What made you who you are today?
Published 12:15 pm Sunday, September 10, 2023
What events in your life made you who you are today?
For some people, those are easily defined — the day a parent or child died; the birth of a child or grandchild; a wedding or engagement; a separation, whether permanent or temporary; a new job or a retirement; a medical diagnosis or a miraculous healing; a major relocation or connecting with a new friend; or the day your belief system changed. For others, those moments may be more subtle, and harder to identify.
What about for a nation — for the United States in particular? What moments define the history of our nation?
A Britannica.com article attempted to list 26 decade-defining events, but acknowledged that choosing events is arbitrary. “Trying to identify any single event as crucial to the understanding of a given decade may be even more arbitrary. It is certainly subjective.”
Here are a few of the events the article listed: The signing of the Declaration of Independence in 1776; the Louisiana Purchase in 1803; the stock market crash of 1929; the atomic bombings of Hiroshima and Nagasaki in 1945; the assassination of Martin Luther King Jr. in 1968; the terrorist attacks on Sept. 11, 2001; and the COVID-19 pandemic beginning in 2020.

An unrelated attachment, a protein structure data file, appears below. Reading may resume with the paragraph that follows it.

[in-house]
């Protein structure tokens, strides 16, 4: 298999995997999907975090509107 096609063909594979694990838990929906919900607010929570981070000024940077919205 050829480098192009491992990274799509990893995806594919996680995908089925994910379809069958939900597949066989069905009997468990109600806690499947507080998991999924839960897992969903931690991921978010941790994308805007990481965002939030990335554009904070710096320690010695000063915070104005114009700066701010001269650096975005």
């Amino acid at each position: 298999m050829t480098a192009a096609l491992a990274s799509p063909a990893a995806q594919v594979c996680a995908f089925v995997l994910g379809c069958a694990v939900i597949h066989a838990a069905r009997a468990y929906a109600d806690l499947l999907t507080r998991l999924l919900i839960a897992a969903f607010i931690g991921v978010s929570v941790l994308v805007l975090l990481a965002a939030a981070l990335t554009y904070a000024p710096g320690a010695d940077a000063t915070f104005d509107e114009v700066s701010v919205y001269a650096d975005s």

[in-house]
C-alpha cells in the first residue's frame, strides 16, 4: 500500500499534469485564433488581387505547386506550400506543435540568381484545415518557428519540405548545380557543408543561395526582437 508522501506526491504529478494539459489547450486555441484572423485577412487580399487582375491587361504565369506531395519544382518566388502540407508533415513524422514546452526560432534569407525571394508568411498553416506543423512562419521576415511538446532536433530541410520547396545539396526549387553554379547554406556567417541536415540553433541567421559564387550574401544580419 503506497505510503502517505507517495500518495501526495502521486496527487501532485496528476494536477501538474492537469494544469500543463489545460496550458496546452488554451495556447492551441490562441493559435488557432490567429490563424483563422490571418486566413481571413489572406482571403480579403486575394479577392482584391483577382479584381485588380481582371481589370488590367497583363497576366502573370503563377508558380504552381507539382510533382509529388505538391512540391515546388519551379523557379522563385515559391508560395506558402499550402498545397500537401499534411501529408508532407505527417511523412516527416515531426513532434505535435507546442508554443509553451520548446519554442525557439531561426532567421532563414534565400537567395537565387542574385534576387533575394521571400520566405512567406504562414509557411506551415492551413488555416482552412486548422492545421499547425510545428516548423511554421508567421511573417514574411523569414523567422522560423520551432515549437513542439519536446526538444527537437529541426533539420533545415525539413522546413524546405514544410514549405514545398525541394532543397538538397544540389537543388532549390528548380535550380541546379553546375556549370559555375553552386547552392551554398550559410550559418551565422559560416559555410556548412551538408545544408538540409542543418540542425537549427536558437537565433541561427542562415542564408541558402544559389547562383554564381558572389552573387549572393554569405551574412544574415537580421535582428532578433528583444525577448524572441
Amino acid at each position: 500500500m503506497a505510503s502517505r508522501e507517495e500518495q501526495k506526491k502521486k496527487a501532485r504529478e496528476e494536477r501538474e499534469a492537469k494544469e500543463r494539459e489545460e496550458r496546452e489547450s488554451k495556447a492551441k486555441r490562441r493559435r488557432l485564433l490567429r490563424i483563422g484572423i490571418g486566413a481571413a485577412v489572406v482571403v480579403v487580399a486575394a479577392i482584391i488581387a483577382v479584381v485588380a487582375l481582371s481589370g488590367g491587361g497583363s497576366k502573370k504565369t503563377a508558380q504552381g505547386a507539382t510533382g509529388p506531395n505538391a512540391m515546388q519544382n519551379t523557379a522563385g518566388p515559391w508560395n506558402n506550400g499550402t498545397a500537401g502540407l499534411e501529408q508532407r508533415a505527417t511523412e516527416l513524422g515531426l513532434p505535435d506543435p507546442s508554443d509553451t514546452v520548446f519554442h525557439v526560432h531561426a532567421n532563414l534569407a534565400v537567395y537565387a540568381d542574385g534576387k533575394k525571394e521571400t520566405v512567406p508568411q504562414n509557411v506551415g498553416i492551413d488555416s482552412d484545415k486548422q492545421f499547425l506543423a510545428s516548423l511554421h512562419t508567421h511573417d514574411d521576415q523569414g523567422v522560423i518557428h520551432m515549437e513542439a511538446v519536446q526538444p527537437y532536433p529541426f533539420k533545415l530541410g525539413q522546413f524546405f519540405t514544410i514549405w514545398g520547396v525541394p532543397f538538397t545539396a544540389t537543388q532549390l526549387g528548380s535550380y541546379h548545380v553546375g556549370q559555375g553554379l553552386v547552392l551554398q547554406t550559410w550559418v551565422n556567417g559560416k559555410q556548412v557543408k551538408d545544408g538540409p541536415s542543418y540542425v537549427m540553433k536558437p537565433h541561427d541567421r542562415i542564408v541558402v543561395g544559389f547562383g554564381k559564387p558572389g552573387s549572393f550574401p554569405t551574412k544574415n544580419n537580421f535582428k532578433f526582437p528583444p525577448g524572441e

One of these that left its indelible mark on me was the day of the ISIS attacks in 2001. I held my not-quite 3-month-old daughter in my arms as I watched replay after replay of planes crashing and people dying or panicking.
My heart sank and I held tightly to the warm bundle of hope and love in my embrace. Before long, my living room was filled with people holding hands, weeping and praying. We were fighting fear with faith, and calling out to God for hope and healing.
That now-22-year-old daughter never experienced what the U.S. was like pre-9/11. She has no recollection of those days prior to that event that changed our nation forever.
I was 30, and in the years since, so many things have changed — some better, some not so much — because of what happened that day. Like it or not, or even notice it or not, life in general in America is different post-9/11 than what it was pre-9/11. That’s just a fact. It influences how we live and operate in this nation where our citizenship is.
But as a Christian, my primary citizenship is elsewhere. I have a home “in glory,” with the Creator God. My life is completely different since I gave my life to Jesus than it was before that day. Some of it I don’t really notice, because I was a child when it happened back in ’79, but so much is easy to see. The way I think about things, the way I want to relate to other people, the things I think of as important — all of these things are different because what happened the day of my salvation changed me. It now influences how I live and operate every single day. I’m not always happy with my actions or thoughts, but I am grateful for the God who changed me and gave me that new opportunity to live for Him.
Sept. 11, 2001, changed me, no doubt. But a day in September 1979 changed my life so much more.
News editor Brett Campbell can be reached at email@example.com.